Jesus said, “Let your communication be, Yea, yea; Nay, nay: for whatsoever is more than these cometh of evil” (Matthew 5:37, KJV). The NIV clarifies the meaning of Jesus’ words somewhat: “All you need to say is simply ‘Yes’ or ‘No’; anything beyond this comes from the evil one.” The context of this verse has to do with oath-keeping. We’ll take a look at the broader context of Jesus’ sermon:
Matthew 5 is part of the Sermon on the Mount. In this section, Jesus addresses some of the underlying principles of certain Old Testament laws. There are some cases in which a person could obey the letter of the law but still be guilty of breaking the principle. The Pharisees and teachers were experts at keeping the letter of the law, but Jesus warns His hearers that, unless their righteousness surpasses that of the Pharisees and teachers of the law, they will never enter the kingdom of heaven (Matthew 5:20). This statement would have shocked His hearers, because the Pharisees and scribes were looked up to as paragons of obedience. Jesus points out that technical obedience is not enough if the spirit of the law is broken.
In Matthew 5:21–22, Jesus teaches that it is not enough to be “technically” innocent of murder because one can have murderous thoughts and attitudes without carrying out the physical act. In Matthew 5:27–28, Jesus says it is not enough to be “technically” innocent of adultery because a lustful look destroys one’s purity of thought. In Matthew 5:31–32, Jesus teaches that divorcing a wife for an inadequate reason, even when the “proper paperwork” is filed, may not be a legitimate divorce in God’s eyes.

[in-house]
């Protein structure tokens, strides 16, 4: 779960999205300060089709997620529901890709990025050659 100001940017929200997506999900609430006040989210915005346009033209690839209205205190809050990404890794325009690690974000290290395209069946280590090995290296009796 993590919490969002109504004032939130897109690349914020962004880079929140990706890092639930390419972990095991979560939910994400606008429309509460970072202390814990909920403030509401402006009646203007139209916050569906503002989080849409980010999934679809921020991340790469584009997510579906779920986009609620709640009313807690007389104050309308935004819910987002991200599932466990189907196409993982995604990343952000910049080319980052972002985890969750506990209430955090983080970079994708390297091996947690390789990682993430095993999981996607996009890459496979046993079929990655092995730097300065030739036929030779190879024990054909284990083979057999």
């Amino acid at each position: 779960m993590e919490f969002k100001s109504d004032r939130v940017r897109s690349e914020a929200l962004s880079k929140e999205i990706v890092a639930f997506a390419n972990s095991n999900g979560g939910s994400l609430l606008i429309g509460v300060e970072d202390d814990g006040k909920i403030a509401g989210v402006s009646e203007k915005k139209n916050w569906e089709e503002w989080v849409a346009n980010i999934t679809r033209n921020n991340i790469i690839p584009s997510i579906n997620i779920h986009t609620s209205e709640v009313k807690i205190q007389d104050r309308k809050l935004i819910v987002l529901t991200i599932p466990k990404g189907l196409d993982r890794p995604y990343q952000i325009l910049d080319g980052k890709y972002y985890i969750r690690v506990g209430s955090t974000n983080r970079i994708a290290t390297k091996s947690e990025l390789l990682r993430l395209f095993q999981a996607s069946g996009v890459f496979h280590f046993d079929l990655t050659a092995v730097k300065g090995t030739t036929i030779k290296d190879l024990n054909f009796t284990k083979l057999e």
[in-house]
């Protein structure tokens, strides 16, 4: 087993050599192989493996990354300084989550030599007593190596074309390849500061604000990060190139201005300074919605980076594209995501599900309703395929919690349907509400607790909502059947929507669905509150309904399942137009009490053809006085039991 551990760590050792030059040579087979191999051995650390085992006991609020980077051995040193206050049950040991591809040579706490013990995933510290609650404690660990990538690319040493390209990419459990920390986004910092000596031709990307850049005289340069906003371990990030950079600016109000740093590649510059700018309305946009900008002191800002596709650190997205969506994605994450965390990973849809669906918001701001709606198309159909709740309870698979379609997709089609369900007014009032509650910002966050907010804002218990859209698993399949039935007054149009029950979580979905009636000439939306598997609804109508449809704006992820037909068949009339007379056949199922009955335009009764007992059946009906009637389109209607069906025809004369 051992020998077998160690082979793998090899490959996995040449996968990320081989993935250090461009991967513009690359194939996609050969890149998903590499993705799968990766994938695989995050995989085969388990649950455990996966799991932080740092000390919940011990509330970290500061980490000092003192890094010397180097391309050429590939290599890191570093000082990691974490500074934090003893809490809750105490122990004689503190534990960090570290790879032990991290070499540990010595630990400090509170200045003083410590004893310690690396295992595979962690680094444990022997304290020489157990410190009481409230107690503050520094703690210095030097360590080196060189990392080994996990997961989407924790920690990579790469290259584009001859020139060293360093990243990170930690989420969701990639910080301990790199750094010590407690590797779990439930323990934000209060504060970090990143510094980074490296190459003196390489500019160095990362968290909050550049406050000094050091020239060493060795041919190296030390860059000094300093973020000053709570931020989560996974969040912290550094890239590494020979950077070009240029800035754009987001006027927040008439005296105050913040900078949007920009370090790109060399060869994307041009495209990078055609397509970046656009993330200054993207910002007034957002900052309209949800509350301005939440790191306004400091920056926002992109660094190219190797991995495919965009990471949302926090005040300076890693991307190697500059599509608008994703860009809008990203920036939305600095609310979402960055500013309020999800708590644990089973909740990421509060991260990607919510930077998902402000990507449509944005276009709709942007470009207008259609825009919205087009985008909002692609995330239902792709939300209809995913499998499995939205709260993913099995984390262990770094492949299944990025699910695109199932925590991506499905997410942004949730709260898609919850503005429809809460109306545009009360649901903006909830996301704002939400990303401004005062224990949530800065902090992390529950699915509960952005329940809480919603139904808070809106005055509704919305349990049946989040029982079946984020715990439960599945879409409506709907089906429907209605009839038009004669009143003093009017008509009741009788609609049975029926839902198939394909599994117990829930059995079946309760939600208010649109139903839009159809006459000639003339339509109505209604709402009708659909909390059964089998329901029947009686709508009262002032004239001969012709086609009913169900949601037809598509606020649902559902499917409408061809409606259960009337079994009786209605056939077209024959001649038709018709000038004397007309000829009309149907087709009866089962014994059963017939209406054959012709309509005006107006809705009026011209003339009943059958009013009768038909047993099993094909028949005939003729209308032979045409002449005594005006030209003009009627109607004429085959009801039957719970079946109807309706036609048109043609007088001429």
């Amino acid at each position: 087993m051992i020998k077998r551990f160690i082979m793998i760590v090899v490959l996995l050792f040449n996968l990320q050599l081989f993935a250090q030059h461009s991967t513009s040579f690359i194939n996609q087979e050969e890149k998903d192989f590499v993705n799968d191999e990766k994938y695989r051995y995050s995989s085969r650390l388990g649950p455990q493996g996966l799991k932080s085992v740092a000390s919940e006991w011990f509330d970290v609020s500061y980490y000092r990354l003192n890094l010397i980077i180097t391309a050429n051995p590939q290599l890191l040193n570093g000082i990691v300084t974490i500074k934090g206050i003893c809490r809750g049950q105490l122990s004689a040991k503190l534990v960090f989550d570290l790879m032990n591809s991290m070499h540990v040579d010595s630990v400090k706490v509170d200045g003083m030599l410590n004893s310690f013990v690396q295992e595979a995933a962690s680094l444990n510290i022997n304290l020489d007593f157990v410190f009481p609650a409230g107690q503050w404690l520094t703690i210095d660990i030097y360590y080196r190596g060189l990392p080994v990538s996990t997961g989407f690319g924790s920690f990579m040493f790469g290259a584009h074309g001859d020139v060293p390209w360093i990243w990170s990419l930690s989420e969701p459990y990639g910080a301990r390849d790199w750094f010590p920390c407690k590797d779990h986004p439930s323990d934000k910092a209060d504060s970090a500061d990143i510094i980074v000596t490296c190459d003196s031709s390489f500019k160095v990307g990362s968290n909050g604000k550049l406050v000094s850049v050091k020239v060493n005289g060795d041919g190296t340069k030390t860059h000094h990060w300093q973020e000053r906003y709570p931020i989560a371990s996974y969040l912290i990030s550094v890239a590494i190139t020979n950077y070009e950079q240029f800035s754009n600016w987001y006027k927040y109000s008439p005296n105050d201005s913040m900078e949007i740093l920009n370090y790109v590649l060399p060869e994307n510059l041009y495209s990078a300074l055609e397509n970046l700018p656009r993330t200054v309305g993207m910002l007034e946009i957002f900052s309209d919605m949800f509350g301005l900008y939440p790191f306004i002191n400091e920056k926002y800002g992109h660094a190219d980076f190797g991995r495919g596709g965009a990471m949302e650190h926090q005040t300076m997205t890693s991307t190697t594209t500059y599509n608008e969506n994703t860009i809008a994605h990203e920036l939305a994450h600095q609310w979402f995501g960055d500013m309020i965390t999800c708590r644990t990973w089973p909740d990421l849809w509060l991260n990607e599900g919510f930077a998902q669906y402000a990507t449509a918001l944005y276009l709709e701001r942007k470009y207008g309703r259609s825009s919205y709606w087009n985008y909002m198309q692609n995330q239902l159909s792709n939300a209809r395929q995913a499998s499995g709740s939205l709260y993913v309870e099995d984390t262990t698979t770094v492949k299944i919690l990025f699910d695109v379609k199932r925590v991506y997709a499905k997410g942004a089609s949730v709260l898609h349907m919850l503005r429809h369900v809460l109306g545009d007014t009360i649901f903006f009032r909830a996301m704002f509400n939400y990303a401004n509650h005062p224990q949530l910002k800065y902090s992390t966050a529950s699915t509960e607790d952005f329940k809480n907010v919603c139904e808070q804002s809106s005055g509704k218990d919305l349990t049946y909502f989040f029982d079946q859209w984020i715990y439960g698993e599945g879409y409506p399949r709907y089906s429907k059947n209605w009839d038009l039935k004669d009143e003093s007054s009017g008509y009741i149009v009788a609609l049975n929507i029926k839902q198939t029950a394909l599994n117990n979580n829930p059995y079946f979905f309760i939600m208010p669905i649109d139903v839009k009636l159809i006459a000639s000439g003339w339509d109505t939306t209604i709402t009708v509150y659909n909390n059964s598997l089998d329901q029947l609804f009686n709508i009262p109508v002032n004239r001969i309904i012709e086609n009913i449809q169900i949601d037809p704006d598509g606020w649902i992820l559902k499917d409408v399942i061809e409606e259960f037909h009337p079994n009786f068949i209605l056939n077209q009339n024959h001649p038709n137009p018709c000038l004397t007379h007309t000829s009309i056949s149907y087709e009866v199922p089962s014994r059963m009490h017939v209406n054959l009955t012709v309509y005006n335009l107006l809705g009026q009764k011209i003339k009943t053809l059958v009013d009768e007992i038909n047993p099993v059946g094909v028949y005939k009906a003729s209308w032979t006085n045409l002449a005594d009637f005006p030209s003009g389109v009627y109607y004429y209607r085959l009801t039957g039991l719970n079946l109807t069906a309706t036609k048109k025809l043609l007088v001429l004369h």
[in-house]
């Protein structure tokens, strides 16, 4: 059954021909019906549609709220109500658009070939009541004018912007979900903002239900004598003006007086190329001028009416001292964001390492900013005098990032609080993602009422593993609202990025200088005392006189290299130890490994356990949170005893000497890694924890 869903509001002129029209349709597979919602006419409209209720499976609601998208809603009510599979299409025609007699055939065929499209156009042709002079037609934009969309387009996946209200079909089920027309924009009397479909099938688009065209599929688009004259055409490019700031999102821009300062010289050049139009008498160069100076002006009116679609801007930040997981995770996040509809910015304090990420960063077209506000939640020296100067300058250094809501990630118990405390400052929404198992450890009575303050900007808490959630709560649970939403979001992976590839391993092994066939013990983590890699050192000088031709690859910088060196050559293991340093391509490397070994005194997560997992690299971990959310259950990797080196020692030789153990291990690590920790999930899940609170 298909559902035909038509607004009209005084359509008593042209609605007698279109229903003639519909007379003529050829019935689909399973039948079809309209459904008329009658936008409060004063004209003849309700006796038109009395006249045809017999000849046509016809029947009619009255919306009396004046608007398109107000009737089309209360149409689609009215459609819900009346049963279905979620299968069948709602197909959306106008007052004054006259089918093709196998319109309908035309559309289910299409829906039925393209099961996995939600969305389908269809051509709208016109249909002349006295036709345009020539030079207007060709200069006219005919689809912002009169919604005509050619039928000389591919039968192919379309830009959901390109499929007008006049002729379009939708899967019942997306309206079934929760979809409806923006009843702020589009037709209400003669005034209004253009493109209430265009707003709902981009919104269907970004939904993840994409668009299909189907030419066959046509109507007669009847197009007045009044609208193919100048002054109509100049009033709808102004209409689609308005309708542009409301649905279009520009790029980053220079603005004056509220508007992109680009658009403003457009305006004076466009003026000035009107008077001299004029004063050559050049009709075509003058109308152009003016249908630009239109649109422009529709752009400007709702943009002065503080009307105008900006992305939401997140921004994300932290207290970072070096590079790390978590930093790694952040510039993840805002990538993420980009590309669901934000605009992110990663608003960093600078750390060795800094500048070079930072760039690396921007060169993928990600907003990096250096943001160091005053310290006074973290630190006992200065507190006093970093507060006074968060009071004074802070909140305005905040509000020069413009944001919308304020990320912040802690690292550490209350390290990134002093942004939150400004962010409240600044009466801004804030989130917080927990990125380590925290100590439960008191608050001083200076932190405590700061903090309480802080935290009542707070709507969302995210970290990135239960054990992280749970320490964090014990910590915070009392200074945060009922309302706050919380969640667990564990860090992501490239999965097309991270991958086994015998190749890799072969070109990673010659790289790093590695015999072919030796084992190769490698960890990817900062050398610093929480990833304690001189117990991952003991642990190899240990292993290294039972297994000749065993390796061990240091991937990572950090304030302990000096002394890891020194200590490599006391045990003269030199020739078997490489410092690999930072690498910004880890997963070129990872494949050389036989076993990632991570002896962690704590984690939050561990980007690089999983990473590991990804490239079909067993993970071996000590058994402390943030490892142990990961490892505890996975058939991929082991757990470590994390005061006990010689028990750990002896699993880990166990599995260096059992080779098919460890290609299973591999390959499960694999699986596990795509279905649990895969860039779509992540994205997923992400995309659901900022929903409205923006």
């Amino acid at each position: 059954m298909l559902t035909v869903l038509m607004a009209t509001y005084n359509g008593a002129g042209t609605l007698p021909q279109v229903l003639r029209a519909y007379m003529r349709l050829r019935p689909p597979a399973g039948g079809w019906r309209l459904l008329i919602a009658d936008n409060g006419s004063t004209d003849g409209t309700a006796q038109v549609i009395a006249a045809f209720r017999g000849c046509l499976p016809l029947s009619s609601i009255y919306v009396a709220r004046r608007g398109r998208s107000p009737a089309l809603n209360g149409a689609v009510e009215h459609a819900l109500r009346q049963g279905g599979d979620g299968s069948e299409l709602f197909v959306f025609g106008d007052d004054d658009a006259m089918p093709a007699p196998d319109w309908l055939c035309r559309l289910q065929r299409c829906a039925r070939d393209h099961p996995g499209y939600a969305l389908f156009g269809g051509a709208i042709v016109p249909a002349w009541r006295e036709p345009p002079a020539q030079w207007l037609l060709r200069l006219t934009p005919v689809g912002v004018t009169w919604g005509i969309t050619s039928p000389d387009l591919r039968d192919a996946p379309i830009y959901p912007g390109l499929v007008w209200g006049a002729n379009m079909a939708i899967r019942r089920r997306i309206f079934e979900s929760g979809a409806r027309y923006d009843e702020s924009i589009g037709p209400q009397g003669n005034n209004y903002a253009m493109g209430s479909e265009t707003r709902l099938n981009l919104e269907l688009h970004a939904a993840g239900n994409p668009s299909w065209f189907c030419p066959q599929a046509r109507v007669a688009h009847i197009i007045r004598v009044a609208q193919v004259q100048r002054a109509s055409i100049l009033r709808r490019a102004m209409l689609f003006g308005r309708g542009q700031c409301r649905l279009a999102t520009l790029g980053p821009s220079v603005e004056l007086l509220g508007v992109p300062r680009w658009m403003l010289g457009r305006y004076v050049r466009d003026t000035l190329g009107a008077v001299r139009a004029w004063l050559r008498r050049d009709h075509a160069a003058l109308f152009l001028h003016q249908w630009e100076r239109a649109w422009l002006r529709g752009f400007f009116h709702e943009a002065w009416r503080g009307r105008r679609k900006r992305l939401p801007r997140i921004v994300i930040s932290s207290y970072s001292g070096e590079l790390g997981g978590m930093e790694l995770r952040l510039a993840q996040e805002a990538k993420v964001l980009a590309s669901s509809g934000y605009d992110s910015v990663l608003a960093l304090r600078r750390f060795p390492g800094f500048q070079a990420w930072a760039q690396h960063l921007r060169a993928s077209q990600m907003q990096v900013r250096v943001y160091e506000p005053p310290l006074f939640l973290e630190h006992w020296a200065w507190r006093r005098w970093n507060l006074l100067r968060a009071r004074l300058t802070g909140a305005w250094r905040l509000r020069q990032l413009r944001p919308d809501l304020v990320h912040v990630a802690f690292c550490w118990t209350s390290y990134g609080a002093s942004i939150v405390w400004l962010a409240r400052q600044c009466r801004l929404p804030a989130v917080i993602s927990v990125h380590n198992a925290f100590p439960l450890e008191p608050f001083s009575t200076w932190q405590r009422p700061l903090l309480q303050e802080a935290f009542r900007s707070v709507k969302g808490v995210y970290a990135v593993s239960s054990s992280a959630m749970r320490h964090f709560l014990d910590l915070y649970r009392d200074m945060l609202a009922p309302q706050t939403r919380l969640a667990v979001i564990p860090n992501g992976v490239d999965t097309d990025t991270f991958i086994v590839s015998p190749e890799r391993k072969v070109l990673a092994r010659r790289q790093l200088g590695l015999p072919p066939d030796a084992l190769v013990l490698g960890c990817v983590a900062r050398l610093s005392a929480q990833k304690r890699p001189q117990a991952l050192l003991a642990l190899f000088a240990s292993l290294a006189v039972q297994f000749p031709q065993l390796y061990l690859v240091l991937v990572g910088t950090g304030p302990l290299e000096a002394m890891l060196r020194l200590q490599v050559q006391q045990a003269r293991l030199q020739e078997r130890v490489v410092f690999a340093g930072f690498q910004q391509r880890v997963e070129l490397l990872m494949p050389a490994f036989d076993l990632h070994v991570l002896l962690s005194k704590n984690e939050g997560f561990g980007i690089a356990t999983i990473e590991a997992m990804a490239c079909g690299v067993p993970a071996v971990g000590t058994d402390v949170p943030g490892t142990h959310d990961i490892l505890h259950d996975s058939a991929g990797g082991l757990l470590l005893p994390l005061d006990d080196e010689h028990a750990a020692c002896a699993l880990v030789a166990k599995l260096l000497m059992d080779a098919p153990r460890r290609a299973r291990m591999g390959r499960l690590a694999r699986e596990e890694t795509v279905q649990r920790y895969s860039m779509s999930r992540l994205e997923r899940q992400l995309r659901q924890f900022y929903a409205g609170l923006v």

In Matthew 5:33–37, following the same pattern, Jesus addresses the subject of telling the truth. Jesus tells the crowd not to break their oaths. An oath was a promise to do or not do something, invoking God as witness and the One to bring judgment if the promise was broken. It was common for people to make oaths to emphasize their seriousness and truthfulness. Sometimes they would swear on something less than God, such as “heaven.” The point of the lesser oath was to allow some flexibility in breaking the oath—since God’s name had not been invoked, they reasoned, breaking the oath wasn’t that bad. In this case, the oath was being made by a person who was not afraid to break it, making the oath duplicitous. Instead of varying the “sincerity level” of oaths, Jesus says to simply say “Yes” or “No” and mean it. The invocation of God’s name is a mere technicality. Mouthing a meaningless oath does not create loopholes for yourself. Your word should be your promise. Jesus says that, oath or no oath, simply say what you mean and stick by it.
Here is the whole context: “You have also heard that our ancestors were told, ‘You must not break your vows; you must carry out the vows you make to the Lord.’ But I say, do not make any vows! Do not say, ‘By heaven!’ because heaven is God’s throne. And do not say, ‘By the earth!’ because the earth is his footstool. And do not say, ‘By Jerusalem!’ for Jerusalem is the city of the great King. Do not even say, ‘By my head!’ for you can’t turn one hair white or black. Just say a simple, ‘Yes, I will,’ or ‘No, I won’t.’ Anything beyond this is from the evil one” (Mathew 5:33–37, NLT).
In Matthew 5:34, Jesus says, “Do not swear an oath at all.” Some have interpreted this to mean that a Christian should never take an oath for any reason, such as testifying in court. A witness is “sworn in” raising his or her right hand (and sometimes placing the other hand on a Bible) and promising to “tell the truth, the whole truth, and nothing but the truth.” However, the point of Jesus’ teaching is not that taking an oath in this manner is wrong. Taking a meaningless oath in order to create a loophole and retain the option of breaking it is wrong. If an oath is required in the course of civic duty, the Christian should have no problem making it. The proper application of Jesus’ principle of “let your yes be yes” is that the Christian must be truthful in all circumstances.